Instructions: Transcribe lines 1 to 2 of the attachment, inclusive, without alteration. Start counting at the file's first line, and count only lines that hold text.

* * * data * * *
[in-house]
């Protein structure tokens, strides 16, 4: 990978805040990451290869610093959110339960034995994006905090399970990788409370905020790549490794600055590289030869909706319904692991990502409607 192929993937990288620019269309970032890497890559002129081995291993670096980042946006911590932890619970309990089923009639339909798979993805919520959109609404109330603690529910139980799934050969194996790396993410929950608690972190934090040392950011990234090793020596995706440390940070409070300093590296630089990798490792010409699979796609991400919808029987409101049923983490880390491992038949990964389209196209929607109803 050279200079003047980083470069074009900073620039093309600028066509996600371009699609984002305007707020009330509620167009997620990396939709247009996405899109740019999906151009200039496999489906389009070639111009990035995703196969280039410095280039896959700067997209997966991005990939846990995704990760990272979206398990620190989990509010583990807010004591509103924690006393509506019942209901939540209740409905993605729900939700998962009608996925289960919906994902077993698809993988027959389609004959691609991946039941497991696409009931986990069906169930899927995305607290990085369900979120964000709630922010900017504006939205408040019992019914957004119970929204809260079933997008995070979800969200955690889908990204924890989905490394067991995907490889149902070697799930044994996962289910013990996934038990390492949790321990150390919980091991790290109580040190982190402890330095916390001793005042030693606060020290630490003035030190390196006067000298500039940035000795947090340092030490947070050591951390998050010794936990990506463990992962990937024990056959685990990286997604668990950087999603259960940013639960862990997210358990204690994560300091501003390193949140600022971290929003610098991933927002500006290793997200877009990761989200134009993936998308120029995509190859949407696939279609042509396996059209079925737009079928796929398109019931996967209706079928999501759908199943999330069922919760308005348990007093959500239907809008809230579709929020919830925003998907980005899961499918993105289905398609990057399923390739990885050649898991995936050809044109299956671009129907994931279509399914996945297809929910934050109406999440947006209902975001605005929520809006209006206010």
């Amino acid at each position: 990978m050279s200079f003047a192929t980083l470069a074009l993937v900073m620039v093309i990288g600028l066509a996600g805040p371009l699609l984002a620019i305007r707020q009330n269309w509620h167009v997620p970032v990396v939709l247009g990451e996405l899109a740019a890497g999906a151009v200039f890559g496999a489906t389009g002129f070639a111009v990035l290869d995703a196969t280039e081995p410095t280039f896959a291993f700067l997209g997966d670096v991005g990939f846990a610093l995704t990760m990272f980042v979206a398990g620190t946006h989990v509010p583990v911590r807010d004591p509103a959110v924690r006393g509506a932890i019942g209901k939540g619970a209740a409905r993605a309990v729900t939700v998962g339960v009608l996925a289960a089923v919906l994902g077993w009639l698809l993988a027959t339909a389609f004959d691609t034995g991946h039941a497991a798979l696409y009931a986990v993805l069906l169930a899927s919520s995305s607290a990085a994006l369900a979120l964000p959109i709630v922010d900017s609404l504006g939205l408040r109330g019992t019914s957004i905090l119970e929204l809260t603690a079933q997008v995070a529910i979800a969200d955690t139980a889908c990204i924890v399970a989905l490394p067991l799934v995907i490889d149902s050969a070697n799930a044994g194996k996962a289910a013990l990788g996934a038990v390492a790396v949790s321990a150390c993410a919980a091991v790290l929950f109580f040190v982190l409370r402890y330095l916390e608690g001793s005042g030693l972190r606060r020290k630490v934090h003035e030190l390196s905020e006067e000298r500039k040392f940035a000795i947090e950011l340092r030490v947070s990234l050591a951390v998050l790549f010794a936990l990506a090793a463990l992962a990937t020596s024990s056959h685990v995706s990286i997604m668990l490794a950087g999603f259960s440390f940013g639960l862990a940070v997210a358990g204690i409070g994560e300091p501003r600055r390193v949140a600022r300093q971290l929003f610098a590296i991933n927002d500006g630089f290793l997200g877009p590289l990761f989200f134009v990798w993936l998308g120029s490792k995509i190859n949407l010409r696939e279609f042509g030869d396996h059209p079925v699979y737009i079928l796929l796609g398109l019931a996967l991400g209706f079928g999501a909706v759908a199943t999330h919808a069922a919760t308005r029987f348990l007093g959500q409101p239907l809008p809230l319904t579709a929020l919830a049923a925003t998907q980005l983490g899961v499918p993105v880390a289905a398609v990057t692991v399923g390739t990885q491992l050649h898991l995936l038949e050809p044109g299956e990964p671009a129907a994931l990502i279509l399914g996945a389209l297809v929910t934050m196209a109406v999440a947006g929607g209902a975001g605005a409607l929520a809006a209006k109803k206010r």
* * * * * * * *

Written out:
[in-house]
């Protein structure tokens, strides 16, 4: 990978805040990451290869610093959110339960034995994006905090399970990788409370905020790549490794600055590289030869909706319904692991990502409607 192929993937990288620019269309970032890497890559002129081995291993670096980042946006911590932890619970309990089923009639339909798979993805919520959109609404109330603690529910139980799934050969194996790396993410929950608690972190934090040392950011990234090793020596995706440390940070409070300093590296630089990798490792010409699979796609991400919808029987409101049923983490880390491992038949990964389209196209929607109803 050279200079003047980083470069074009900073620039093309600028066509996600371009699609984002305007707020009330509620167009997620990396939709247009996405899109740019999906151009200039496999489906389009070639111009990035995703196969280039410095280039896959700067997209997966991005990939846990995704990760990272979206398990620190989990509010583990807010004591509103924690006393509506019942209901939540209740409905993605729900939700998962009608996925289960919906994902077993698809993988027959389609004959691609991946039941497991696409009931986990069906169930899927995305607290990085369900979120964000709630922010900017504006939205408040019992019914957004119970929204809260079933997008995070979800969200955690889908990204924890989905490394067991995907490889149902070697799930044994996962289910013990996934038990390492949790321990150390919980091991790290109580040190982190402890330095916390001793005042030693606060020290630490003035030190390196006067000298500039940035000795947090340092030490947070050591951390998050010794936990990506463990992962990937024990056959685990990286997604668990950087999603259960940013639960862990997210358990204690994560300091501003390193949140600022971290929003610098991933927002500006290793997200877009990761989200134009993936998308120029995509190859949407696939279609042509396996059209079925737009079928796929398109019931996967209706079928999501759908199943999330069922919760308005348990007093959500239907809008809230579709929020919830925003998907980005899961499918993105289905398609990057399923390739990885050649898991995936050809044109299956671009129907994931279509399914996945297809929910934050109406999440947006209902975001605005929520809006209006206010």